This post was originally published at Novelicious.com and is now at WritingTipsOasis.com. WritingTipsOasis.com acquired Novelicious.com in June 2022.
For the last two weeks I’ve been glued to the Olympics. I was constantly on Gold Watch via my phone or laptop or TV. Whilst the pundits are talking about the legacy of 2012, it got me thinking about what it meant for me and how I think I’m like an aspiring athlete.
Now, before you get the wrong idea I’m not going to learn a sport in time to be able to compete at Rio. Although I was tempted by the modern pentathlon until I realised I couldn’t fence, shoot or ride horses. But I’m talking about the similarities between what it takes to become a successful athlete and what it takes to be a successful writer.
I think writing to get published is a lot like training for the Olympics. There is an extraordinary amount of work that needs to go on behind the scenes at the outset. All of that dedication and hard work! The writing, the edits, the rewrites. All the work that people don’t see when they read the finished product. Just like when we watch Usain Bolt sprint in the nine seconds he runs for, we don’t think of the grueling training schedule he’s been under.
There are sacrifices that have to be made. Like an athlete focused on a goal, writers, too, have to be selfish. Finding the time to dedicate to a work in progress often means foregoing other things that you might want to do with your time. I’ve lost track of the trips to the pub I’ve had to cut short to get back to write, or the times I’ve turned down social engagements for writing.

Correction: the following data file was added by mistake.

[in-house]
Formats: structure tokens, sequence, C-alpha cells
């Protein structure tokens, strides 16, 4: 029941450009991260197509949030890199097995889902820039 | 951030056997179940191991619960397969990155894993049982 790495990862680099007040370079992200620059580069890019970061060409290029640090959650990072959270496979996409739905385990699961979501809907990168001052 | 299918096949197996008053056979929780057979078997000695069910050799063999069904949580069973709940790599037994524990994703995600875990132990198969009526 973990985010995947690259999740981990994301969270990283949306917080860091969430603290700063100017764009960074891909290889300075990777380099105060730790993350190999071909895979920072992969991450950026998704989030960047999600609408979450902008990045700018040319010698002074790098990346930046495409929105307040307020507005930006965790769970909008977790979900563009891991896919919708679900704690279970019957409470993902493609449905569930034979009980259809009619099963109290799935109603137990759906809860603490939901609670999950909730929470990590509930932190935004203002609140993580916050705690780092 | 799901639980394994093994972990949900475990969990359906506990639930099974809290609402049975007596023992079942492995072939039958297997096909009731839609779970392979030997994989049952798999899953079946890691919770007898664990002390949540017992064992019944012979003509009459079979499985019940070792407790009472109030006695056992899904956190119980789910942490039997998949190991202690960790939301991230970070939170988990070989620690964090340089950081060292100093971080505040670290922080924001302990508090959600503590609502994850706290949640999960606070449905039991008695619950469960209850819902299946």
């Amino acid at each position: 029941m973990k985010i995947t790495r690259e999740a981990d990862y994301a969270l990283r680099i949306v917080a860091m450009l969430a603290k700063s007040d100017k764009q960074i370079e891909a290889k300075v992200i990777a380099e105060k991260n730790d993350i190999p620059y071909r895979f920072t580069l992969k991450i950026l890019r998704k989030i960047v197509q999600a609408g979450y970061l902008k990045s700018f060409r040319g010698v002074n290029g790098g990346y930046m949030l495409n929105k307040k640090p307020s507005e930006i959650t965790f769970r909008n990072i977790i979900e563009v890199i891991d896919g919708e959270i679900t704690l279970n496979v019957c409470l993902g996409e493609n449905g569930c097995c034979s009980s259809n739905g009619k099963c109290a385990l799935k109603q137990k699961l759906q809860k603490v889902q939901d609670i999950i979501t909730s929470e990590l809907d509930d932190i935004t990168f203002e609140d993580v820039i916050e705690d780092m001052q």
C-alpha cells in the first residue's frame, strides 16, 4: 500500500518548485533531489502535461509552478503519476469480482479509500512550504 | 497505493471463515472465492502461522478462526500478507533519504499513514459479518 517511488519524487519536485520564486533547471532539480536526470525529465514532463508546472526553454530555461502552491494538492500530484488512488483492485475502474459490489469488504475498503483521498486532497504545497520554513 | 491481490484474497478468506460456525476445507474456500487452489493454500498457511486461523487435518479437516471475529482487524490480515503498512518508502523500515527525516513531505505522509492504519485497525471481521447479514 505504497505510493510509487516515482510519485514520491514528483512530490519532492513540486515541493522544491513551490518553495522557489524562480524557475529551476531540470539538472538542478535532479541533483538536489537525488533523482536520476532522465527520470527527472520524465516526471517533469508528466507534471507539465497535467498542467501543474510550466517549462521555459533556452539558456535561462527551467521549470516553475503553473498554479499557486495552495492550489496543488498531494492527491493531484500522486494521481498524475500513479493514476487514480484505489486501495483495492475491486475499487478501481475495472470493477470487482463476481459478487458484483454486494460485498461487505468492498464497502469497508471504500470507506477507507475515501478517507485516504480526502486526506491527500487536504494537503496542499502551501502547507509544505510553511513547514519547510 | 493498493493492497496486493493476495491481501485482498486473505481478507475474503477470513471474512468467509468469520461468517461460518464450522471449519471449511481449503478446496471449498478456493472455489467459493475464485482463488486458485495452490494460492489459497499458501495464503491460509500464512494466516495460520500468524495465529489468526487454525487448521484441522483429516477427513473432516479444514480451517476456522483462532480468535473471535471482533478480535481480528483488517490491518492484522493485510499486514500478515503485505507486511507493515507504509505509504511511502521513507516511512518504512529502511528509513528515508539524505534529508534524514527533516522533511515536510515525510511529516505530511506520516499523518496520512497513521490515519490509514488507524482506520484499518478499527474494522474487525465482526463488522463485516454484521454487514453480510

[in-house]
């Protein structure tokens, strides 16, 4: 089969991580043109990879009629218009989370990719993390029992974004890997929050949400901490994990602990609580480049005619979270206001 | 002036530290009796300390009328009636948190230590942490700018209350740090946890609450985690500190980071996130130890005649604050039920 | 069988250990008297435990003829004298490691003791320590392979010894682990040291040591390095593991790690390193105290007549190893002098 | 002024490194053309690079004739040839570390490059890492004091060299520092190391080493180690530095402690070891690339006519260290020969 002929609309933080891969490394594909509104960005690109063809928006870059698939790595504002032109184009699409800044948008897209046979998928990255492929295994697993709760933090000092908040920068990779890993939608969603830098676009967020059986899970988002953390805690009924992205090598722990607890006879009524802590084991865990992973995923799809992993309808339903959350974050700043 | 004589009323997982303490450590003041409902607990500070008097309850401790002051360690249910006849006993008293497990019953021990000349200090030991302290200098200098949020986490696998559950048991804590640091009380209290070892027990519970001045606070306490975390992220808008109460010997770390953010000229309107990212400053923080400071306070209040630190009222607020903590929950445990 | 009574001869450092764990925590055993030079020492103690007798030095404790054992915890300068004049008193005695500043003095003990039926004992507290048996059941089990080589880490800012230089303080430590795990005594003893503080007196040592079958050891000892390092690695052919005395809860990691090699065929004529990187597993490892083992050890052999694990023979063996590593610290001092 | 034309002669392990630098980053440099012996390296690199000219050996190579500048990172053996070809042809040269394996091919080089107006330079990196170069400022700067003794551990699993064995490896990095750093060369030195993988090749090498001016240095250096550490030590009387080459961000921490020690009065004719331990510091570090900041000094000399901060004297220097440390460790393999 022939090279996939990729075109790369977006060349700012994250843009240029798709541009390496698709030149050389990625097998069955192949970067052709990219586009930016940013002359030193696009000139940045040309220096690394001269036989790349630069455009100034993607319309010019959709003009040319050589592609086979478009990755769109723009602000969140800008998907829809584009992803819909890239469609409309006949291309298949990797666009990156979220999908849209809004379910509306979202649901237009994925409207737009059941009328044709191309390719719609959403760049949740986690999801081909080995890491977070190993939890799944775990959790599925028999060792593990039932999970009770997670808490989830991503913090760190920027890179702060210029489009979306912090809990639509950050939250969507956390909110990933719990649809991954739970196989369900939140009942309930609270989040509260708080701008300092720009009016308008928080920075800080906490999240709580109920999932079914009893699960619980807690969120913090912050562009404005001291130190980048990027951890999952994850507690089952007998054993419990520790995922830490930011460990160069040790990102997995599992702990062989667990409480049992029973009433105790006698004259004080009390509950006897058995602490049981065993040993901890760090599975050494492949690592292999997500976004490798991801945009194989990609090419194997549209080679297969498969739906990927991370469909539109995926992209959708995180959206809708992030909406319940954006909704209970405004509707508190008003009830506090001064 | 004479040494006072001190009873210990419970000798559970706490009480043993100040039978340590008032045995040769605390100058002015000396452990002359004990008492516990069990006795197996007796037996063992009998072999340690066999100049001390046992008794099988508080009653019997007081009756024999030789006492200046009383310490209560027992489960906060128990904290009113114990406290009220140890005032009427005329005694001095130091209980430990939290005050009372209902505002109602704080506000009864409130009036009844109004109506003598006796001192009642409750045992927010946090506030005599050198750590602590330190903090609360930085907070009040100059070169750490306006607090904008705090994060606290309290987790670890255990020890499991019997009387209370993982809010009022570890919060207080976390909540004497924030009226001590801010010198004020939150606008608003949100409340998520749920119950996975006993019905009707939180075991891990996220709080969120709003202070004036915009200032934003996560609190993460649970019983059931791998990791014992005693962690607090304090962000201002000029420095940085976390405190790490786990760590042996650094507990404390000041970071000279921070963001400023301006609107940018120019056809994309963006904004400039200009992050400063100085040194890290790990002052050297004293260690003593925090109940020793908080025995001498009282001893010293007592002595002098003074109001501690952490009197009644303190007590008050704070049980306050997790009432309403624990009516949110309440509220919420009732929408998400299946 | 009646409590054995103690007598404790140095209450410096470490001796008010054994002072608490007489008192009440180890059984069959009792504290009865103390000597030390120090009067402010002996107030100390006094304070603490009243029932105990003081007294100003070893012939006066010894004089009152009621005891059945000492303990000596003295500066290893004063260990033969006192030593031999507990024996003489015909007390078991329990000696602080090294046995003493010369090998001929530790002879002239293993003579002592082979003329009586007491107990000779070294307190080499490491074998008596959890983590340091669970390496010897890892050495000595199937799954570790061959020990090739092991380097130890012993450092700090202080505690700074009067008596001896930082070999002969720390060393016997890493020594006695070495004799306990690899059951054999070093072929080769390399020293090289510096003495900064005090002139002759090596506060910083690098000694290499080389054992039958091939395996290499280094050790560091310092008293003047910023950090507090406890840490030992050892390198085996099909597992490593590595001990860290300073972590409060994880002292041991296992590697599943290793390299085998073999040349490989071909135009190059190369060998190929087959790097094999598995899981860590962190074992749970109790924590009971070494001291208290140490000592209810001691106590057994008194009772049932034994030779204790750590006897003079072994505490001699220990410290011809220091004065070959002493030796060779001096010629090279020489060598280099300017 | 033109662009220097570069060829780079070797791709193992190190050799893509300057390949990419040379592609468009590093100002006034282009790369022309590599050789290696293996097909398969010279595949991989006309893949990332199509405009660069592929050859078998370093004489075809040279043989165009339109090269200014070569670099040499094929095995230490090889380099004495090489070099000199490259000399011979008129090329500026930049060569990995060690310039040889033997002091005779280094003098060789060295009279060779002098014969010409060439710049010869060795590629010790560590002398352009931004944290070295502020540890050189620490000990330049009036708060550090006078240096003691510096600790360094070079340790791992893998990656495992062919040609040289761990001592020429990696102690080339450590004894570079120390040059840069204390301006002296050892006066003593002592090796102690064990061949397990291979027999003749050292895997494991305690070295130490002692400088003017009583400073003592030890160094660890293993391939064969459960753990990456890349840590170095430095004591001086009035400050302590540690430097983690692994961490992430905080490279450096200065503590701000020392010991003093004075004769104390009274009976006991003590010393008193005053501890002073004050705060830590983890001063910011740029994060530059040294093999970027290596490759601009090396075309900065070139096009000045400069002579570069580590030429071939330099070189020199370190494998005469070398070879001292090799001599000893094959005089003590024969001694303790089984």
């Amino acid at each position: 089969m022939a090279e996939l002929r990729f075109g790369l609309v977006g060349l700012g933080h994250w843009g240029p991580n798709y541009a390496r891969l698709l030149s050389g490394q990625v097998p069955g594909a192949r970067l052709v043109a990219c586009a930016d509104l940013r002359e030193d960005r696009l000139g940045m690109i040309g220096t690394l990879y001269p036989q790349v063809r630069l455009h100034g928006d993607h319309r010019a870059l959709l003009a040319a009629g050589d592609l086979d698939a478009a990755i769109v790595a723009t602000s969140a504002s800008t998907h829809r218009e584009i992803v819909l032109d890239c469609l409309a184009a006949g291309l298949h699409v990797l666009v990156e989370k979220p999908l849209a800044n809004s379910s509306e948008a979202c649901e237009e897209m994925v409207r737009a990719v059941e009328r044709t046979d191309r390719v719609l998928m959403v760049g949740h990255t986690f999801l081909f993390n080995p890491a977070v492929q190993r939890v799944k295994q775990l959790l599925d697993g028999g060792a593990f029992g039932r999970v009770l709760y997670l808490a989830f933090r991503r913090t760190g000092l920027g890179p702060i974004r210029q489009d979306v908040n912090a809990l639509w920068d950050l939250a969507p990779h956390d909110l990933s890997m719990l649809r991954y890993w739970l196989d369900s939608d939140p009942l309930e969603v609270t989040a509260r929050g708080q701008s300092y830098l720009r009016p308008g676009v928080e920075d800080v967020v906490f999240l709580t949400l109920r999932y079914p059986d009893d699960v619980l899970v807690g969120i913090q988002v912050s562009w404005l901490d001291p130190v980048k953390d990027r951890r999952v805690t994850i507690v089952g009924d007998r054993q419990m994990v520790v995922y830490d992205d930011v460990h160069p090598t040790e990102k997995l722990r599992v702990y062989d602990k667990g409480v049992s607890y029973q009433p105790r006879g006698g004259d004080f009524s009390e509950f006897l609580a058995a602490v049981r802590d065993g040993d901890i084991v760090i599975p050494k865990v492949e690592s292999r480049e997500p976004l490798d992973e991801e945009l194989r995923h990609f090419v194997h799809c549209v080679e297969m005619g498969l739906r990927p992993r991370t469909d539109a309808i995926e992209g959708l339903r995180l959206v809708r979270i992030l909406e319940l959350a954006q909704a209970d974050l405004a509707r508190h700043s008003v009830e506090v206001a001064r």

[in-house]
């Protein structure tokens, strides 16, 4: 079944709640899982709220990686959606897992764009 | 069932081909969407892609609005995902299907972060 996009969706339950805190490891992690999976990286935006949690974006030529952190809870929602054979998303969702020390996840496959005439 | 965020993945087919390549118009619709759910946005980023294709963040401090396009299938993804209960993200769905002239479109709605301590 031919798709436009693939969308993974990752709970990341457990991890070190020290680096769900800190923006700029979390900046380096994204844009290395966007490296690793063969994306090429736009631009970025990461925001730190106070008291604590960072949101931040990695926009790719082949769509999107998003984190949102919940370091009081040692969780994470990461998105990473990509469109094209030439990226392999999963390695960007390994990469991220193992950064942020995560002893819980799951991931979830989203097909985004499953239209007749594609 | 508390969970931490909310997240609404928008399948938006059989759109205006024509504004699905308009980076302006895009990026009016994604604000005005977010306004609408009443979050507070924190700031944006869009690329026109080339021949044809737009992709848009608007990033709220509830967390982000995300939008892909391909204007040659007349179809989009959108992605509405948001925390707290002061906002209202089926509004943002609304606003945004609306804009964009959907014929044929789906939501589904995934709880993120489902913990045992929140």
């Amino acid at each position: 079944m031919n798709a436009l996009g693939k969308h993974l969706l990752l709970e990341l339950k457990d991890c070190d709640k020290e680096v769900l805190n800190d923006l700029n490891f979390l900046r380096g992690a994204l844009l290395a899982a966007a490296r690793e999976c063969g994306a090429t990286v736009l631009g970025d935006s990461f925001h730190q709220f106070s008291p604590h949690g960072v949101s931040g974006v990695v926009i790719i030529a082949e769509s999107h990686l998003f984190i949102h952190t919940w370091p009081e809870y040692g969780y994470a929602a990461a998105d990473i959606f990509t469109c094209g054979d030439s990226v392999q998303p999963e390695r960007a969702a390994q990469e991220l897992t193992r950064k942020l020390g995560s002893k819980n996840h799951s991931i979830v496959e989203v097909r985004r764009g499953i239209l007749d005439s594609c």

Writers and athletes need to have the same self-belief. Athletes have to fully believe that they are good enough or capable enough to get to a level where they ready to be considered to become an olympian. Writers need to have this self belief – especially self published writers who, without the backing of a traditional publisher, need confidence in their work in order to finish it.
I got totally caught up in Team GB. Especially the twitter feed. It was especially great seeing tweets from different members of Team GB congratulating and commiserating with each other. And whenever I saw a medal winner being interviewed they always siad that seeing the other successes of Team GB spurred them on.
Although writing can be very solitary, the online writing community is a great support network. Like the Team GB athletes, whenever I hear of a fellow aspiring author getting a publishing deal or an agent, it spurs me on a bit. It makes me remember that those opportunities ARE out there and it does make me work harder to get it.
So, maybe the Olympics hasn’t inspired me to do more sport (she says, looking at the tub of chocolate crispy cakes beside her). But what it has done is inspired me to reach my potential. To write to the best of my ability. To push myself to my absolute limits. To keep on making the sacrifices and to continue believing in myself. And one day I might get the writer’s version of an Olympic medal, my book on an actual book shelf.